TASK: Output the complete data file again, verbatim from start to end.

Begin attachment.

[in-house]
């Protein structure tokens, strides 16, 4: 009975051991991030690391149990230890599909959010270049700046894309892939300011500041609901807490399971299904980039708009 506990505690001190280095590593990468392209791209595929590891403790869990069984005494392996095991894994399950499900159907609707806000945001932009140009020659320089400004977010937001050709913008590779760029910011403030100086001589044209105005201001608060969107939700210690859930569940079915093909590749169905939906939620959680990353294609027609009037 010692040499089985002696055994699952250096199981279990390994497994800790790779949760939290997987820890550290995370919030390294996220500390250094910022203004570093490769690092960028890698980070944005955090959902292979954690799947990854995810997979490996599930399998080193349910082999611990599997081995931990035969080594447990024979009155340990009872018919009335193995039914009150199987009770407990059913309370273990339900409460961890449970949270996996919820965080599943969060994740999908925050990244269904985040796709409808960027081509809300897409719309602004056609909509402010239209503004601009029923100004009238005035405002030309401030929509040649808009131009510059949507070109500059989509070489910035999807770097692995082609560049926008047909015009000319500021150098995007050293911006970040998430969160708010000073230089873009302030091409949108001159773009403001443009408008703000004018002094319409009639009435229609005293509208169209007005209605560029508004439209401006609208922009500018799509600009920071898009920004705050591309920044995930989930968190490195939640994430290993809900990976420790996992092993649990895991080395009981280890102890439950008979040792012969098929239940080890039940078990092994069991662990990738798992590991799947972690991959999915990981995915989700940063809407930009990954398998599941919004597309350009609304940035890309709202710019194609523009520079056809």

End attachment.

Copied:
[in-house]
């Protein structure tokens, strides 16, 4: 009975051991991030690391149990230890599909959010270049700046894309892939300011500041609901807490399971299904980039708009 506990505690001190280095590593990468392209791209595929590891403790869990069984005494392996095991894994399950499900159907609707806000945001932009140009020659320089400004977010937001050709913008590779760029910011403030100086001589044209105005201001608060969107939700210690859930569940079915093909590749169905939906939620959680990353294609027609009037 010692040499089985002696055994699952250096199981279990390994497994800790790779949760939290997987820890550290995370919030390294996220500390250094910022203004570093490769690092960028890698980070944005955090959902292979954690799947990854995810997979490996599930399998080193349910082999611990599997081995931990035969080594447990024979009155340990009872018919009335193995039914009150199987009770407990059913309370273990339900409460961890449970949270996996919820965080599943969060994740999908925050990244269904985040796709409808960027081509809300897409719309602004056609909509402010239209503004601009029923100004009238005035405002030309401030929509040649808009131009510059949507070109500059989509070489910035999807770097692995082609560049926008047909015009000319500021150098995007050293911006970040998430969160708010000073230089873009302030091409949108001159773009403001443009408008703000004018002094319409009639009435229609005293509208169209007005209605560029508004439209401006609208922009500018799509600009920071898009920004705050591309920044995930989930968190490195939640994430290993809900990976420790996992092993649990895991080395009981280890102890439950008979040792012969098929239940080890039940078990092994069991662990990738798992590991799947972690991959999915990981995915989700940063809407930009990954398998599941919004597309350009609304940035890309709202710019194609523009520079056809």